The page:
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21 responses to “Pickled Chanterelle Mushrooms”

  1. sam carlson

    You don’t use a pressure canner?

  2. J.R. Young

    Outside of risotto with fresh chanterelles this is my favorite thing to do with them. They go great on spring salads.

  3. semiswede

    Gorgeous Swedish summer chanterelles are just entering the markets (if only I could find my own field of gold in the forest!). Many thanks for the inspiration of what to do with them. I will definitely give this a try.

  4. Juls (Pepper and Sherry)

    Chanterelles are about to dip out of season here and this is my first year getting stuck into pickling and preserving so I am ever grateful for the apt timing of this post!

  5. Scott Phillipi

    Hank, I disagree with you on the dried chanterelles: I find their flavor intensifies greatly. My favorite thing to do with them is grind them in a spice grinder to a fine powder then sprinkle on lots of stuff for a dose of chanterelle umami! A liberal coating on fish, (especially black cod) before sauteing, frying, grilling or roasting is a really wonderful experience… BTW, I love pickled chanties too and will be trying your recipe!

  6. Carter

    Just broke open a jar of pickled chanterelles that have been in the fridge since last March. Still taste delicious and I haven’t died of botulism yet, so I guess they didn’t go bad. I can’t wait for our local chanties to fruit again!

  7. jason blastic

    Thank you for the recipe. I am going to try it with some MI Black Trumpets and Cinnabar Chantrelles that I just picked yesterday!

  8. Pickled Beans for Kids (Do as I Say, Not as I Do Version) » Small Servings

    […] look ridiculously good. Mushrooms are tricky with kids — at least with ours —  but these pickled chanterelles by Hank Shaw might just get them to give fungi another try. We’re pickling blueberries now, […]

  9. Sue B

    Why do you have to keep them refrigerated? Why can’t you store them in the pantry and refrigerate when ready to eat?

  10. Sue B

    Thank you! I tried your recipe and it’s delicious! Thank you so much for sharing! Now, I will never have to dehydrate them again. We had a great score of 17lbs!! I can’t wait to get busy!

  11. Laura

    “I haven’t died of botulism yet” is no joking matter. There are cases every year of someone eating improperly canned foods and either dying or suffering greatly. All it takes is once, and if you don’t die, you WISH you had.

    Hank, can you direct me to sources you use for evaluating recipes to ensure safety when canning and pickling? T’is the season! An excellent source I use is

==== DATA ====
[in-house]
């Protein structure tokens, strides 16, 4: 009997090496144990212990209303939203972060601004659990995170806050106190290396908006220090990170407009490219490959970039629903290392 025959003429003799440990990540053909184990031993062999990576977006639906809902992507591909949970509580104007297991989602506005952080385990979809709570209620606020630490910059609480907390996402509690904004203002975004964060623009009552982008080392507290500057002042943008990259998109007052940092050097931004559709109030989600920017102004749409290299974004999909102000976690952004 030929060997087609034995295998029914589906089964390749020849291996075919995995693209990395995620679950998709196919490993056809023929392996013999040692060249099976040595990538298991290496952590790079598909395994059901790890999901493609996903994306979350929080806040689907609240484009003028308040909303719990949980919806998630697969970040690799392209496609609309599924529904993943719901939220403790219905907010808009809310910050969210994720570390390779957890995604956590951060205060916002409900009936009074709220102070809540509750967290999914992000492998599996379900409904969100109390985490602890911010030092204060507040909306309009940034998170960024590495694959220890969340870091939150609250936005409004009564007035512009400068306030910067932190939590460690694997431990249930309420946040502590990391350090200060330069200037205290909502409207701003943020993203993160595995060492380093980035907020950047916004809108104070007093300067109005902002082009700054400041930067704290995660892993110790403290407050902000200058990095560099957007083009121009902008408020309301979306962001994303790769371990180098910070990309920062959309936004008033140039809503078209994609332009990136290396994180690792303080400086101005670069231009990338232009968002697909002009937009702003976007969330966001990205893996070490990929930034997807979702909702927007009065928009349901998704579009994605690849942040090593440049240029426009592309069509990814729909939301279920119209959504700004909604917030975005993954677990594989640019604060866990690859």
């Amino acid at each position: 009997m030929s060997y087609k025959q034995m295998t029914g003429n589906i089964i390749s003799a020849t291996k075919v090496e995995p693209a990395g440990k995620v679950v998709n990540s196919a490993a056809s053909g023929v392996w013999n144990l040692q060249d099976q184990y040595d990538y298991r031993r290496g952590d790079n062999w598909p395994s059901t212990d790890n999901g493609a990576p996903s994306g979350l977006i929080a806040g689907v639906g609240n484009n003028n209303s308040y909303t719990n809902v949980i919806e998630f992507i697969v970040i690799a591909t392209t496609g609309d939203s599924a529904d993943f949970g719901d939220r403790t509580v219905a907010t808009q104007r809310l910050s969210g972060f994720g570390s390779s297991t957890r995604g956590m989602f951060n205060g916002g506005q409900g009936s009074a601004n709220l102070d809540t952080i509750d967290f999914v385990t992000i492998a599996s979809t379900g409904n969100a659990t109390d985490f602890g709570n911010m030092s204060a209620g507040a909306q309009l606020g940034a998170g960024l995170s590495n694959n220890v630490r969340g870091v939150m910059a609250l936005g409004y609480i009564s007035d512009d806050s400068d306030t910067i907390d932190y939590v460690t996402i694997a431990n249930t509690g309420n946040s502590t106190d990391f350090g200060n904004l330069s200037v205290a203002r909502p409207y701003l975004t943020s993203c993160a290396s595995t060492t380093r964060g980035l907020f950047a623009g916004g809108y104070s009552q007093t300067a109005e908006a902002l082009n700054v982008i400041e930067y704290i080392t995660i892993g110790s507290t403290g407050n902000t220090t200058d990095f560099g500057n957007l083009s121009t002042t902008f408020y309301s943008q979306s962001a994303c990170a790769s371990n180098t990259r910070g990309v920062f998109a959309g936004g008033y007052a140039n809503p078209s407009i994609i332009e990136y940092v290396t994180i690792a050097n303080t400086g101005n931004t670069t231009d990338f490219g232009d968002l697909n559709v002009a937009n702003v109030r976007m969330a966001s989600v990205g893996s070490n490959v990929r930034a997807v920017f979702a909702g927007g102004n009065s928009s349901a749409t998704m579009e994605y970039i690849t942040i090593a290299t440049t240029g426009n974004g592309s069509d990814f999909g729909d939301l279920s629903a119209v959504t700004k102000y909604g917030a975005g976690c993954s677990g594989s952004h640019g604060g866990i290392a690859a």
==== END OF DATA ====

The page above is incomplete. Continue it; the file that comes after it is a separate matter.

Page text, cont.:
Thanks! You have the best job in the world. The pictures are fabulous.

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  13. Warren

    Can distilled vinegar be substituted for the white wine vinegar? My first batch is bouncing away in the water bath as I type. I can’t believe I have been walking past “chanties” for the last 5 years hunting Blacktails’ in the Washington foothills. It has been a good October in the woods, a buck in the freezer, and chanterelles in the cupboard. Thank you for the recipes.

  14. Lisa

    Warren distilled vinegar is much more sharp or acidic tasting. In a recipe such as this it may overpower all other flavours. Sometimes if you dilute – with water or temper with sugar you can sub distilled in a recipe like this but typically a wine or cider vinegar will give better, more mellow results.

    One possible way to make your mushrooms more palatable, if in fact your product is unpleasantly acidic might be to drain the vinegar off a few hours before you want to use and marinate in a good olive oil?

  15. Bill Bennett

    I just finished canning a quart of pickled chanterelles!
    It looks like this summer’s going to a good one for the chanterelles here in North Georgia.
    Thanks for the recipe.

  16. hillbilly

    Found bout 5 lbs of em today. did 2 pints with this recipe and lookin forward to the results. Early canada season opens in a few days here, so was wonderin if ya had anything up your sleeve for the pair? Btw, they are great with ramp butter stead of reg. thanks and love the site.

  17. Tim

    One time I tried drying chantrelles on the dashboard of my car but…. It rained for a whole week non-stop. Usually, chantrelles will dry on my dashboard in a matter of hours but this time it took days. Since the shrooms took so long to dry, they turned a bit in the process. I’m not sure what happened. They didn’t mold nor did they rot exactly but they did develop an extremely strong mushroom/chantrelle smell but not at all unpleasant just very pronounced. I don’t know if they’re safe to eat or not so I never did. I just stuck them down in a jar and I still have them. Its going on 6 years now and they still smell just like they did the day I stuck them in the jar. Any thoughts on what happened? The variety is Cantharellus cinnabarinus. They are a small, pretty mushroom and never have much flavor but rehydrating them into a dish of stuffing adds some very nice color and texture. But, what I did here really brought some aroma out of these things. Perhaps somehow they fermented a bit? Is open air fermenting possible? Is fermenting mushrooms even safe?

  18. Erin

    Hey Hank,
    I just tried this recipe last night and I can’t wait taste the results! I have two questions for my next batch:
    – How do you know when the mushrooms have given up enough water?
    – Do you recommend placing a lemon slice or something

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